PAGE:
The Wooden Sky-Every Child A Daughter, Every Moon A Sun


How I came to discover The Wooden Sky is one of the great joys of my life as a writer. I was at Schubas in August of 2010 to interview The Rural Alberta Advantage before their set, and the opener was another band from Canada that I’d never heard of. With a few minutes between the time we arrived and the time of the interview I stood at the back of the space and listened to a really amazing band. I got to hear three songs before it was time to go, and in that short span I was hooked. When I went down into the green room and exchanged pleasantries with Nils, one of my first questions was “Who is that playing right now?” He told me they were called The Wooden Sky. Good friends of The RAA, they were brought across the border with what Nils called “questionable documentation.”

After the interview and watching a ridiculously awesome set by The RAA, the opener slipped my mind. A few days went by, and I emailed the manager who had set up the interview to see if she could get me any materials on The Wooden Sky. She couldn’t, and for whatever reason the web was in short supply of info. Crestfallen, I gave up my search. Then, out of nowhere I came across a EP called City Of Light that the band put out in October last year. I devoured that EP. Five songs that perfectly captured the feeling I got that night at Schubas. I was born anew with love of canadian folk/country music.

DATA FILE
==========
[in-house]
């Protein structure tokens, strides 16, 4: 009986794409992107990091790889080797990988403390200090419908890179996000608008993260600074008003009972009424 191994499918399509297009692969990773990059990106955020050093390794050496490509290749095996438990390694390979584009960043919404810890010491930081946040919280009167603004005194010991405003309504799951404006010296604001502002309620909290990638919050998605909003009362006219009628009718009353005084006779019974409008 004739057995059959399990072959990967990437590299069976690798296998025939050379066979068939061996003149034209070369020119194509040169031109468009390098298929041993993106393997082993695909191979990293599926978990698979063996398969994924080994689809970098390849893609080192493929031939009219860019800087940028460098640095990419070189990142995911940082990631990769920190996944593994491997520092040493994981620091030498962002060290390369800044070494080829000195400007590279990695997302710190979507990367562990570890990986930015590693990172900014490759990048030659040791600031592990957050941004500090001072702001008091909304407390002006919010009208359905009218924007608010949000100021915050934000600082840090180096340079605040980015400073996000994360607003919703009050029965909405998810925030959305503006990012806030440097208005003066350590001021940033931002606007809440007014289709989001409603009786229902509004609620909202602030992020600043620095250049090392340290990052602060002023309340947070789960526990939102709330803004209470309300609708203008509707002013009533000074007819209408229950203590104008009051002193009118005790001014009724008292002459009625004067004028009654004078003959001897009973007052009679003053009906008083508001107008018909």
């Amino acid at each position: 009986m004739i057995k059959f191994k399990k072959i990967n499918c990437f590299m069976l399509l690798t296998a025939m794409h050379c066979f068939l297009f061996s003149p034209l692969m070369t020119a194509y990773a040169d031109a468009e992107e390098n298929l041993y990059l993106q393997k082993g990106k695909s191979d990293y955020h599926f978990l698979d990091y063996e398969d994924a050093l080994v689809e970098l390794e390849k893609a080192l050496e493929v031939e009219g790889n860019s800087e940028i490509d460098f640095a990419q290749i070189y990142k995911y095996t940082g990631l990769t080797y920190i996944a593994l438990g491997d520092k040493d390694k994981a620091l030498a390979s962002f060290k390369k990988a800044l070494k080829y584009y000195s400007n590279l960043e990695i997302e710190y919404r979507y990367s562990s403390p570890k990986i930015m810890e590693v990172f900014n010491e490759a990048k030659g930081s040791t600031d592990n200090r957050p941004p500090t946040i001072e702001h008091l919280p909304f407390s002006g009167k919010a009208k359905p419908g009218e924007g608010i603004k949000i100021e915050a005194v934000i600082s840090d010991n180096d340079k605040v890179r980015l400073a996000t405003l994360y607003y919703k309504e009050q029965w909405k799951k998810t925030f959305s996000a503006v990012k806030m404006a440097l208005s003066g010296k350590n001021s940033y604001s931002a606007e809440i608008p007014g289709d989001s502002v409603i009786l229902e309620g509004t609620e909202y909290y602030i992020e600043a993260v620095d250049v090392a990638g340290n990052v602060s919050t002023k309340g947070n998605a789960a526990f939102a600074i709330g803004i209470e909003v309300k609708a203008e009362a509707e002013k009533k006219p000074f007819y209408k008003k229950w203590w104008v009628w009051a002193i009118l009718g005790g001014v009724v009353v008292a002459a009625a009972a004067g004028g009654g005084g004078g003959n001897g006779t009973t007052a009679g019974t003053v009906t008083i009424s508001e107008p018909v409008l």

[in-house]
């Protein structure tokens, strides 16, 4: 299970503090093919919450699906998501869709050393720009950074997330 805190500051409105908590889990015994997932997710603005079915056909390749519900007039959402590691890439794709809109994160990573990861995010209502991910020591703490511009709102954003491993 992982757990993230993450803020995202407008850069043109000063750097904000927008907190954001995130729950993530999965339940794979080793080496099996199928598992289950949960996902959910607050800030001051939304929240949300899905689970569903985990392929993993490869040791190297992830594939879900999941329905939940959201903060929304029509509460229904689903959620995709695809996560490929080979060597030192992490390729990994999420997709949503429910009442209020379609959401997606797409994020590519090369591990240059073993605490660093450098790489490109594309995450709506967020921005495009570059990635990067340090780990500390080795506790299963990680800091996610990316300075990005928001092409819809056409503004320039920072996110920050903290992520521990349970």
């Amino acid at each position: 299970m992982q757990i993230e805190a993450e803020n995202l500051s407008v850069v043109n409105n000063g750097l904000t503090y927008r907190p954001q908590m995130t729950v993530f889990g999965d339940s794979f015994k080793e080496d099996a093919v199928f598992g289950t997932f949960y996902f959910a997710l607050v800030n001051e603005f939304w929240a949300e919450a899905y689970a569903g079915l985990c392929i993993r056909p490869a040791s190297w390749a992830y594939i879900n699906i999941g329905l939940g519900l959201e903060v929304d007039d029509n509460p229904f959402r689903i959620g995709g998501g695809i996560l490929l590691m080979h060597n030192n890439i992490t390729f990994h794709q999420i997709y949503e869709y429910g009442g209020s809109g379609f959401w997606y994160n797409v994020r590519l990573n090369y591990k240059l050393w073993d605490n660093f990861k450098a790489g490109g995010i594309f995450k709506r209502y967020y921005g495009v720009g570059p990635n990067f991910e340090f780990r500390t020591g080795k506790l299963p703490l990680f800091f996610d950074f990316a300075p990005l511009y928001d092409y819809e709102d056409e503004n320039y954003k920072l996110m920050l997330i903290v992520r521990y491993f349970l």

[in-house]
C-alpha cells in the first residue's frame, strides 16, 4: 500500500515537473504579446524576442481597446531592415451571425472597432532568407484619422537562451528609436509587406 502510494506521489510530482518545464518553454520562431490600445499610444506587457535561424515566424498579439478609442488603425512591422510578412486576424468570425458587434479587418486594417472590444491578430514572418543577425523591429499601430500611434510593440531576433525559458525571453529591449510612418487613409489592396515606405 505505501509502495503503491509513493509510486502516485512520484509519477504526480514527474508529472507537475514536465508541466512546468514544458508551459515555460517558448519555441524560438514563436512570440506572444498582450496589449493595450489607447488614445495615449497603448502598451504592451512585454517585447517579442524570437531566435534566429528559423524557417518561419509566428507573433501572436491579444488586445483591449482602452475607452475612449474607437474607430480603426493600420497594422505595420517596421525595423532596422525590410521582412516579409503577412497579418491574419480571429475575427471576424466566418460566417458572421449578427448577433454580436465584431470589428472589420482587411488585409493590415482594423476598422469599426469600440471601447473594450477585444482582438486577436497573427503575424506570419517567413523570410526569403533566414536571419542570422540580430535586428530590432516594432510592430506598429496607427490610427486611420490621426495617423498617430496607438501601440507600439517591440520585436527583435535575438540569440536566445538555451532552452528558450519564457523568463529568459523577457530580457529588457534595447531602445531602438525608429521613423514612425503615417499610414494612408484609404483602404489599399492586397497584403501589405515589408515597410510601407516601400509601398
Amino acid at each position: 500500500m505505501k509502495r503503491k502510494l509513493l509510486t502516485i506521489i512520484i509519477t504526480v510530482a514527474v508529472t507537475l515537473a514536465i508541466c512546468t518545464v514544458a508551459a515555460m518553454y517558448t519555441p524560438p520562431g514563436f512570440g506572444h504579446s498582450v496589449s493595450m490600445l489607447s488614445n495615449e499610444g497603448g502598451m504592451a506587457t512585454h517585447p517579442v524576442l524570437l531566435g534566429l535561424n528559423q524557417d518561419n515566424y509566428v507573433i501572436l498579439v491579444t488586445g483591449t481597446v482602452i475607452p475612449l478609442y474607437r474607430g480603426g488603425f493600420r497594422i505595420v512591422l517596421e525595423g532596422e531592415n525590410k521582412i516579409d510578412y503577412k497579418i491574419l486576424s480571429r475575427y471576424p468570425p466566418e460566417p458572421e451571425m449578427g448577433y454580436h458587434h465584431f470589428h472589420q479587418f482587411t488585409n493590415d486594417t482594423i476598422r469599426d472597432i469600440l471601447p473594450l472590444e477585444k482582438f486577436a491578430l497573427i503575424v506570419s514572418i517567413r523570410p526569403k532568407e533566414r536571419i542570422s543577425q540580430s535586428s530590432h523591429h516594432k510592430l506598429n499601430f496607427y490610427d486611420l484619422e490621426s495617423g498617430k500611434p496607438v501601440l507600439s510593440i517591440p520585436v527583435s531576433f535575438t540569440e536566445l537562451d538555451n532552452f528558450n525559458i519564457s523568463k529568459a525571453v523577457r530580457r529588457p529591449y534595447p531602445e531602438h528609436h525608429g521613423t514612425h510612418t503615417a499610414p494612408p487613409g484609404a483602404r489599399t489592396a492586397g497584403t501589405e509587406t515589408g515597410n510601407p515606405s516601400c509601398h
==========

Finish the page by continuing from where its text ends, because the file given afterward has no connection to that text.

Now a scant four months later, The Wooden Sky return with a full-length that builds on that EP’s beauty. Every Child A Daughter, Every Moon A Sun is a gorgeous demonstration of great songwriting and creating atmosphere. While every song is different, there is an ominous tone presiding over everything. Song themes range from the broken heart ballads like “It Gets Old To Be Alone” to the almost unbearable sadness of death on “Your Fight Will Not Be Long.”

A lot of the credit on this record goes to Gavin Gardiner, the lead singer. His voice matches the material so perfectly that I couldn’t imagine him doing anything else. In his deeper range, he reminds me a lot of Will Loyal of Homemade Knives, which might have something to do with my immediate attraction to The Wooden Sky. There’s a sincerity in Gardiner’s voice that makes you feel like every word is true, like he’s confiding something secret to his audience.

There are a couple of surprises on the album that I was not ready for. After five songs with a pretty familiar feel, “Take Me Out” turns everything on its head with a 50’s-style guitar riff that makes me think of the band in Back To The Future every time (this track can also be found on the EP) It also reminds me, the slightest little bit, of “Teenage Love Song” by Rilo Kiley. And later on the song “I’m Your Man,” things get a little strange musically in a droney folk kinda way in the background. It adds some depth that makes the song a little more interesting than a few others on the record.

I’m so happy to have found The Wooden Sky again. And the news keeps getting better, as they just embarked on a tour supporting this album. They’ll be in Chicago on March 25, appearing with Bhi Bhiman, at Schubas. Every Child A Daughter, Every Moon A Sun is available now, and I urge you to check it out. It may not be for everyone, but I’m guessing it’s for a lot of you. If you’d like to sample it before you buy, I believe you can stream the album in its entirety on Paste Magazine’s website.

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